Written by: Walter Sobchak/February 17,2021/ 2:21 pm
Is North Korea preparing for another missile test? A U.S. spy plane and a missile-tracking ship conducted surveillance missions over waters between the Korean Peninsula and northeast China, according to South Korean Officials.
South Korean military sources on Tuesday said that, a U.S. RC-135S Cobra Ball, A spy and recon plane, flew over the West Sea near North Koreas border.
The Cobra Ball was previously deployed from Kadena Air Base in Okinawa, Japan. Some Online flight trackers showed the plane flying over the Yellow Sea, in September close to Chinese territory.
From Thursday to Sunday the U.S. Navy also deployed the USNS Lorenzen to the Yellow sea(West Sea) . The ship is equipped with advanced classified radar systems that do monitor and track ballistic missile launches in the region its in.
The USNS Lorenzen has been in operational since 2014. According to South Korean newspaper JoongAng Ilbo The USNS Lorenzen was deployed to international waters off the coast of North Korea in 2016 and 2017. North Korea had been conducting nuclear tests and test launched intercontinental ballistic missiles at the time of its deployment.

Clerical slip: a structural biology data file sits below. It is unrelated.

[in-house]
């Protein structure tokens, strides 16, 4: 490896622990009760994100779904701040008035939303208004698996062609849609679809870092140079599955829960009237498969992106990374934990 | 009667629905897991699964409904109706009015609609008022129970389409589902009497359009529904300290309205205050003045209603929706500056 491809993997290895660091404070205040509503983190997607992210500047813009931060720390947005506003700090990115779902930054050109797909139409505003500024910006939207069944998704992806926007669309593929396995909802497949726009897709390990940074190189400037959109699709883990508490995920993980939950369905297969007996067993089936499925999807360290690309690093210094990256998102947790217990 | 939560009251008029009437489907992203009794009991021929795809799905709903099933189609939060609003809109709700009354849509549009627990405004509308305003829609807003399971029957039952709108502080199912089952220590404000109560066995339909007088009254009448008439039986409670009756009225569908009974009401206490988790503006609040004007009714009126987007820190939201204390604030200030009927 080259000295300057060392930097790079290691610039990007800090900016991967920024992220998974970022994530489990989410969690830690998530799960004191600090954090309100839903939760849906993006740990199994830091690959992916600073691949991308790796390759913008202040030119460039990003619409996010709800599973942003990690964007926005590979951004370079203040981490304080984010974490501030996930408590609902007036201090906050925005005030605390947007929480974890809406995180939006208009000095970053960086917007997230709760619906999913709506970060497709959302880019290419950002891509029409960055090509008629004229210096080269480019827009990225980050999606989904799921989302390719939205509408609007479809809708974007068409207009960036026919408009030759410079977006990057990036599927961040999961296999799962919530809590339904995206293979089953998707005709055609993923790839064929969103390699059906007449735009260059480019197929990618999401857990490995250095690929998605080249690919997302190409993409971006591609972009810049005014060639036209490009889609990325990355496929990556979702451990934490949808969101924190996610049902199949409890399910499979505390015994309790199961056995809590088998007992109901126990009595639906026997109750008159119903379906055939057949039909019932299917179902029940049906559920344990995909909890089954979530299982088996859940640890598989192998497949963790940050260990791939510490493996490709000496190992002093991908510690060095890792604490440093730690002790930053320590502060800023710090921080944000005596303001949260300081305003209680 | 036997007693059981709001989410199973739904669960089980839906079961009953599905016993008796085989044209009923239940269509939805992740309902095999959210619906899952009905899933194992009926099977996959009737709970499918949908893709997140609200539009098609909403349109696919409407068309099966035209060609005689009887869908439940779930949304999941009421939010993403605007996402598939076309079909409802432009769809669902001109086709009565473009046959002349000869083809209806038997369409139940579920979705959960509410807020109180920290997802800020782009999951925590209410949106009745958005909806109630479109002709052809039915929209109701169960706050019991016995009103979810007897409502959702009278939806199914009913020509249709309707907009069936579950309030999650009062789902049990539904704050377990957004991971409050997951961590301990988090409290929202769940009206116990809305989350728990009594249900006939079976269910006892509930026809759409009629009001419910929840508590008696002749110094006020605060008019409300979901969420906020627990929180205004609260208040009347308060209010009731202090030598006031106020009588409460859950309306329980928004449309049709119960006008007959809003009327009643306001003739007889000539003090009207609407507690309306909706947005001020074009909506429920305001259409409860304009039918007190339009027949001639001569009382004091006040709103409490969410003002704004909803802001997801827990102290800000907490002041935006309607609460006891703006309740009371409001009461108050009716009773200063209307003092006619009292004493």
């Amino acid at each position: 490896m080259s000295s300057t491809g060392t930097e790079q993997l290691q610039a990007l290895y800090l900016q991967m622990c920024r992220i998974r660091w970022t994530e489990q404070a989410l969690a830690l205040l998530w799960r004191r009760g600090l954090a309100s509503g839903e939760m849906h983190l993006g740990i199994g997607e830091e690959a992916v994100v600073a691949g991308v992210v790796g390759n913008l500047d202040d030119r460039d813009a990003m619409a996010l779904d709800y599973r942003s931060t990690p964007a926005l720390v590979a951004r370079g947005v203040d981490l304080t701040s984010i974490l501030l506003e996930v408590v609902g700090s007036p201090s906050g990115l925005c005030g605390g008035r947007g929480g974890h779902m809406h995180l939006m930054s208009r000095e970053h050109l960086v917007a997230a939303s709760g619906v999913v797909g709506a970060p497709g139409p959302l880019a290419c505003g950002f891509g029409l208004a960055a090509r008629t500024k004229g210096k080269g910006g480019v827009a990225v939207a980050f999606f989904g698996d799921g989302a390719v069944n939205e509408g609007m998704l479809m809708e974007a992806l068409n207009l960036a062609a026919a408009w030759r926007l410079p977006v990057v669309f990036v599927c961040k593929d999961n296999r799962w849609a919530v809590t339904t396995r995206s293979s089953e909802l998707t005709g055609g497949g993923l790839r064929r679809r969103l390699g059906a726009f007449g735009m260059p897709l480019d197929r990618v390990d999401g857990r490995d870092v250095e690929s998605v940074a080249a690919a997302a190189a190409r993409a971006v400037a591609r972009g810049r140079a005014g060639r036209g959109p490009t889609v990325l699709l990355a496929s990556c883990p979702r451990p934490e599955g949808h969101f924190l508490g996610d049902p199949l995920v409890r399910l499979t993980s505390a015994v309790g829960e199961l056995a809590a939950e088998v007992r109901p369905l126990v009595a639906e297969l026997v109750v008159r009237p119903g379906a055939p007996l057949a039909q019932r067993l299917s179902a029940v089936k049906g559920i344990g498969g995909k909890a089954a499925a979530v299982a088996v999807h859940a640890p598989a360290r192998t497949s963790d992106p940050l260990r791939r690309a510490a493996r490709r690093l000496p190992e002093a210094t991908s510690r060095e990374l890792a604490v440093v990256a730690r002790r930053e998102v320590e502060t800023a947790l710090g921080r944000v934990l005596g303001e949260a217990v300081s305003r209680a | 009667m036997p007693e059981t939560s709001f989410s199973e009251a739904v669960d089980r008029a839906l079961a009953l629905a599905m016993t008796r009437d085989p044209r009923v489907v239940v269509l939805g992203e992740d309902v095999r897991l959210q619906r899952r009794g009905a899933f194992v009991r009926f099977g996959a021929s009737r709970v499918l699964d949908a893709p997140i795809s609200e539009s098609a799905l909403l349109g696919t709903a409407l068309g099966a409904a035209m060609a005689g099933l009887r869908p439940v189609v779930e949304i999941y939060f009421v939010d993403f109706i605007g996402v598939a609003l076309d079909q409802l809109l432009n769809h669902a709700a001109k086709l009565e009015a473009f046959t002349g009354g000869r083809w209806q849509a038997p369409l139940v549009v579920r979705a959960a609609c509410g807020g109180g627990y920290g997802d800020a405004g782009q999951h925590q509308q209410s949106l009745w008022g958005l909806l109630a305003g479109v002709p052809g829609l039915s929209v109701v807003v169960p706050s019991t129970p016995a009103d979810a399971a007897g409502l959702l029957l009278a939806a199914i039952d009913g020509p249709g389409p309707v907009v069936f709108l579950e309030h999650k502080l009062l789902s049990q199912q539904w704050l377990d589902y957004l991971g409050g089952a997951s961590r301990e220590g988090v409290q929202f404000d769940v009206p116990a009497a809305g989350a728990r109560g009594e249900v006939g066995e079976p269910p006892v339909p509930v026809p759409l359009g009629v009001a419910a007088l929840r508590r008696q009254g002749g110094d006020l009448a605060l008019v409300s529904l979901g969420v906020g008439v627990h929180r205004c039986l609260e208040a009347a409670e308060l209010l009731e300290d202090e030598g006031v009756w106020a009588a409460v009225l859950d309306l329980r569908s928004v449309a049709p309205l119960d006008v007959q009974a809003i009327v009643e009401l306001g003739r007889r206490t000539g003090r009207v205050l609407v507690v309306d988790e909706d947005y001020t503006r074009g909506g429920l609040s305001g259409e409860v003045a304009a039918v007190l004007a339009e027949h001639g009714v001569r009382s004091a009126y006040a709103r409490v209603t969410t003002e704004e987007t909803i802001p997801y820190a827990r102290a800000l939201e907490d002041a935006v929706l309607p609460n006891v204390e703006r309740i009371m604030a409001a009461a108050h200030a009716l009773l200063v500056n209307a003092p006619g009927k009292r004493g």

So its possible that the U.S knew about the upcoming test launches and placed a ship in the region to gather any information they could. Also having a ship in the area in case there was an actual launch that was aimed at another country.
It turns out that is just what happened. South Korean military officials saw local media movements in North Korea. Which indicated preparations for a large-scale artillery exercise along the country’s eastern coast.
The U.S. ship’s new deployment off the western coast of the peninsula could be a sign the Navy is monitoring China, as well as Pyongyang, South Korean analysts said.
North Korea’s Sohae Satellite Launching Station Satellite images taken Jan. 30 showed snow removal at the facility where North Korea has previously test launched missiles. Which could also be a target of U.S surveillance.
U.S. analysts Peter Makowsky and Jack Liu recently said on 38 North the removal ensures “consistent access to the principal facilities.”
The United States and South Korea are expected to hold annual military exercises in March.